By Jack Olcott
Let me be clear. Without hesitation, I admit to being an unabashed advocate for Business Aviation.
I believe that society needs the ability to travel quickly, efficiently and safely. Throughout history, advances in quality of life and economic development have been dependent upon transportation. In biblical times, King Solomon facilitated trade routes that linked the lands from Egypt to Bagdad and beyond. George Washington, as our nation’s first president, urged congress to build roads and canals to advance commerce and public wellbeing. Abraham Lincoln called for the completion of the first transcendental railroad, and President Eisenhower’s support for the Federal Aid Highway Act of 1956 created our nation’s system of interstates. Transportation is an enabling technology for growth. It has been ever thus. It will be forever so.
Aviation is today’s principle means of travel beyond a few hundred miles. Time is a perishable commodity that demands efficient means of interacting with counterparties, whether they are business associates, family or simply friends. Cellphones and other electronic marvels allow people to communicate but they do not substitute for face-to-face interaction. Rather, they simply quicken the pace of business and increase our desire to be where things are happening. Mostly we travel to reach destinations, not to spend time enroute. Thus we fly.
Scheduled Airlines do a reasonable job providing air travel to selected locations. In the USA, where the airline system is well developed, the vast majority of flights are to less than 50 hubs. Commerce and social action, however, extend across the many cities and towns with limited or no airline connections. Business aircraft have access to about 10 times the locations served by Scheduled Airlines and nearly 100 times the cities with frequent airline service. Hence the need for on-demand air transportation—that technology we call Business Aviation, which is available via Part 135 charter to the public and via Part 91 private operations to companies as well as individuals who own business aircraft.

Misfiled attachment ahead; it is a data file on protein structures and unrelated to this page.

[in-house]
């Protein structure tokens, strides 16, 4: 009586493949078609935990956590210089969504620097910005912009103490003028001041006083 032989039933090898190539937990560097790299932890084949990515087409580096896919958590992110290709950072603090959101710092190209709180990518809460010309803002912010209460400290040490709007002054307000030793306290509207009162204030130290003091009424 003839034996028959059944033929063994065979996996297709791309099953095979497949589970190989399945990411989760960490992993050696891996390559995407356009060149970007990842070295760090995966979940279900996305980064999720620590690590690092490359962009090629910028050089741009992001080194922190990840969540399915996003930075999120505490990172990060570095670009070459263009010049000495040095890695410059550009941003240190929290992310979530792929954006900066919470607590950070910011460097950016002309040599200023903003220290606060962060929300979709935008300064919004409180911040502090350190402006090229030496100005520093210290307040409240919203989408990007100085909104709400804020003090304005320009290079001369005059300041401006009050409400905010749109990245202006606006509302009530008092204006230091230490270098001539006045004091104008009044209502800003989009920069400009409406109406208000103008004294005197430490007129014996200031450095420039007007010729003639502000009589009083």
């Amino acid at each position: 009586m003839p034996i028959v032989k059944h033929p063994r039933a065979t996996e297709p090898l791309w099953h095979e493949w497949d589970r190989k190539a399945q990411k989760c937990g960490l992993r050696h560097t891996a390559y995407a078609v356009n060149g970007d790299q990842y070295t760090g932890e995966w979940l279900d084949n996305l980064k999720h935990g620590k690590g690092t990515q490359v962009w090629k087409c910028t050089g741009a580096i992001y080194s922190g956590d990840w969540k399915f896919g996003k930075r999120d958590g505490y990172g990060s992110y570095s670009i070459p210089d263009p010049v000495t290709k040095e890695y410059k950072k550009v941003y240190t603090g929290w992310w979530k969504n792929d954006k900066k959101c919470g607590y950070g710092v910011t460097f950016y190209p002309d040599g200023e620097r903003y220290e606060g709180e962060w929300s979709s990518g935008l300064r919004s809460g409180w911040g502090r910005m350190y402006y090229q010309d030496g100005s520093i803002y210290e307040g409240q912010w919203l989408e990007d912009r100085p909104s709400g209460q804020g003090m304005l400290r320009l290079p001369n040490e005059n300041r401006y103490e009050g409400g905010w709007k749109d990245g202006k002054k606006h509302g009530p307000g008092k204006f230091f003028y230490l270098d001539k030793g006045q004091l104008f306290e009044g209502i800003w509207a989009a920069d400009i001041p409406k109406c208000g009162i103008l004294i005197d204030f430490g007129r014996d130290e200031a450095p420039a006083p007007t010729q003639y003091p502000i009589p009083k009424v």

The Scheduled Airlines and Business Aviation are essential partners in providing efficient and safe transportation. Together, they advance quality of life and the economic wellbeing of society in general.
Unlike automobiles, aircraft are designed to last a long time. Typically business aircraft, which are built to the same regulatory standards as airliners, fly only 10 to 20 percent of the hours of counterparts in Scheduled Airline service. They retain their value and have the capability to be useful for decades. As travel needs change and companies or entrepreneurs with business aircraft elect to increase their travel resources, movement to newer or more capable equipment requires a healthy market for existing aircraft. In 2013, for example, nearly 3.5 pre-owned business jets were sold for every new business jet that was manufactured in that year. Furthermore, potential owners of business jets typically enter the marketplace through the pre-owned route.
Thus dealers and brokers engaged in transactions of pre-owned business aircraft are necessary to the vital role that Business Aviation plays within air transportation.
About the Author and AvBuyer – avbuyer.com
Jack Olcott is Editorial Director/Publisher of AvBuyer. He was previously President of the National Business Aviation Association and Editorial Director/Publisher of Business and Commercial Aviation Magazine. AvBuyer.com - the global aircraft market online - was launched in 1998. It features advertising for corporate & general aviation aircraft for sale, which are also advertised in AvBuyer Magazine and GA Buyer Europe print & digital magazines.
About NARA – NARAaircraft.com
NARA is a professional trade association comprised of selected aircraft sales and brokerage businesses that are NARA Certified, and aircraft product/services companies that adhere to the highest professional standards. Promoting the growth and public understanding of the aircraft resale industry, NARA’s members abide by an elite 14-point Code of Ethics that provides standards of business conduct regarding aircraft transactions.